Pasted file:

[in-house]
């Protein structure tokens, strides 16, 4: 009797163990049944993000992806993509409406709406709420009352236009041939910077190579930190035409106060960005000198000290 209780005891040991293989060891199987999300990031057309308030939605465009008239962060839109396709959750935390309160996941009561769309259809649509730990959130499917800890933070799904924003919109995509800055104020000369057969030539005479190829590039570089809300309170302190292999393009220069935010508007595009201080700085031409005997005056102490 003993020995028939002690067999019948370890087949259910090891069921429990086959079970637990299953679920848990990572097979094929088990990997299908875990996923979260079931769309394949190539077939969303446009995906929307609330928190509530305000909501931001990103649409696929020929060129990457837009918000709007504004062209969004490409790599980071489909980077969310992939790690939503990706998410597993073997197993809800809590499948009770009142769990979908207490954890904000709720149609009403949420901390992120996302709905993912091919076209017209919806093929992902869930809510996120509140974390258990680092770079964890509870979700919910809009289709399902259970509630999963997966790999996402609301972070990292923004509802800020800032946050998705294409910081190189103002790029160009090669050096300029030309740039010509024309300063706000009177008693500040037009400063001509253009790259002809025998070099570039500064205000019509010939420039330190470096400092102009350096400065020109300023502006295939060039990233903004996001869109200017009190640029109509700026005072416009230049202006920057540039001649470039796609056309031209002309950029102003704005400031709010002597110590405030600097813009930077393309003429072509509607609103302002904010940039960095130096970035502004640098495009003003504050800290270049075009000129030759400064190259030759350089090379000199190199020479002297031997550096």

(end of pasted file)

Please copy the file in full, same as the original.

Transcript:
[in-house]
């Protein structure tokens, strides 16, 4: 009797163990049944993000992806993509409406709406709420009352236009041939910077190579930190035409106060960005000198000290 209780005891040991293989060891199987999300990031057309308030939605465009008239962060839109396709959750935390309160996941009561769309259809649509730990959130499917800890933070799904924003919109995509800055104020000369057969030539005479190829590039570089809300309170302190292999393009220069935010508007595009201080700085031409005997005056102490 003993020995028939002690067999019948370890087949259910090891069921429990086959079970637990299953679920848990990572097979094929088990990997299908875990996923979260079931769309394949190539077939969303446009995906929307609330928190509530305000909501931001990103649409696929020929060129990457837009918000709007504004062209969004490409790599980071489909980077969310992939790690939503990706998410597993073997197993809800809590499948009770009142769990979908207490954890904000709720149609009403949420901390992120996302709905993912091919076209017209919806093929992902869930809510996120509140974390258990680092770079964890509870979700919910809009289709399902259970509630999963997966790999996402609301972070990292923004509802800020800032946050998705294409910081190189103002790029160009090669050096300029030309740039010509024309300063706000009177008693500040037009400063001509253009790259002809025998070099570039500064205000019509010939420039330190470096400092102009350096400065020109300023502006295939060039990233903004996001869109200017009190640029109509700026005072416009230049202006920057540039001649470039796609056309031209002309950029102003704005400031709010002597110590405030600097813009930077393309003429072509509607609103302002904010940039960095130096970035502004640098495009003003504050800290270049075009000129030759400064190259030759350089090379000199190199020479002297031997550096």